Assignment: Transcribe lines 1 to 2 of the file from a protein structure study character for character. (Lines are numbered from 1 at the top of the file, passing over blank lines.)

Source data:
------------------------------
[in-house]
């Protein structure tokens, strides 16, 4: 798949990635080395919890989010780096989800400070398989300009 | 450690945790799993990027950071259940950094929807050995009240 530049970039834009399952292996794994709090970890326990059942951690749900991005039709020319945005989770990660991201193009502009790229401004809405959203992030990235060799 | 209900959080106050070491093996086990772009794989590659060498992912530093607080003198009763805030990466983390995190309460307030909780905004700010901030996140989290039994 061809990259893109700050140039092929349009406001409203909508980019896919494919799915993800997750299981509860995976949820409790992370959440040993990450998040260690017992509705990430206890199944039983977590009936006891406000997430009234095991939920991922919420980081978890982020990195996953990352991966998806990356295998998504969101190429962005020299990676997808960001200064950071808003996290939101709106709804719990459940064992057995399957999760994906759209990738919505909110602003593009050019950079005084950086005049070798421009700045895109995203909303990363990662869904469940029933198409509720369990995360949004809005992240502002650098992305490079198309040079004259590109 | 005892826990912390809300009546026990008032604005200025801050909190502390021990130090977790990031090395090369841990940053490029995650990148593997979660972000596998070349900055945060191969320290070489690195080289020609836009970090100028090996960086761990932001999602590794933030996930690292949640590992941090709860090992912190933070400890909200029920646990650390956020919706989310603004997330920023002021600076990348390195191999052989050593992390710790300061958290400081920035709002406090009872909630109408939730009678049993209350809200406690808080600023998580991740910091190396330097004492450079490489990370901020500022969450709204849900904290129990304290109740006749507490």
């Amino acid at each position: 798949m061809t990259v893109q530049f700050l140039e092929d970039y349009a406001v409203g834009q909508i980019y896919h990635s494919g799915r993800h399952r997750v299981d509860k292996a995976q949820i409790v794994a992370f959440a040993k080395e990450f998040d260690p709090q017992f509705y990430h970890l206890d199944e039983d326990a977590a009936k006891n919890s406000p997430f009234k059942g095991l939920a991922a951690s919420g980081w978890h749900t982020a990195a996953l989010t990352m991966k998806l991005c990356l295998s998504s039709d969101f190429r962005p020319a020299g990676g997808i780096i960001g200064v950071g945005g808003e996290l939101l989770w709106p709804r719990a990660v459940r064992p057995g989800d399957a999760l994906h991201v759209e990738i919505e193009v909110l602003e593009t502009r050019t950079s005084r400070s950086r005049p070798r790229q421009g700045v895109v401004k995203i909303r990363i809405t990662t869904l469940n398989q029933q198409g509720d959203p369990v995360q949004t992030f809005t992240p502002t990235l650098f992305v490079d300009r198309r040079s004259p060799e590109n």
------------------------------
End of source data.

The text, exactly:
[in-house]
């Protein structure tokens, strides 16, 4: 798949990635080395919890989010780096989800400070398989300009 | 450690945790799993990027950071259940950094929807050995009240 530049970039834009399952292996794994709090970890326990059942951690749900991005039709020319945005989770990660991201193009502009790229401004809405959203992030990235060799 | 209900959080106050070491093996086990772009794989590659060498992912530093607080003198009763805030990466983390995190309460307030909780905004700010901030996140989290039994 061809990259893109700050140039092929349009406001409203909508980019896919494919799915993800997750299981509860995976949820409790992370959440040993990450998040260690017992509705990430206890199944039983977590009936006891406000997430009234095991939920991922919420980081978890982020990195996953990352991966998806990356295998998504969101190429962005020299990676997808960001200064950071808003996290939101709106709804719990459940064992057995399957999760994906759209990738919505909110602003593009050019950079005084950086005049070798421009700045895109995203909303990363990662869904469940029933198409509720369990995360949004809005992240502002650098992305490079198309040079004259590109 | 005892826990912390809300009546026990008032604005200025801050909190502390021990130090977790990031090395090369841990940053490029995650990148593997979660972000596998070349900055945060191969320290070489690195080289020609836009970090100028090996960086761990932001999602590794933030996930690292949640590992941090709860090992912190933070400890909200029920646990650390956020919706989310603004997330920023002021600076990348390195191999052989050593992390710790300061958290400081920035709002406090009872909630109408939730009678049993209350809200406690808080600023998580991740910091190396330097004492450079490489990370901020500022969450709204849900904290129990304290109740006749507490």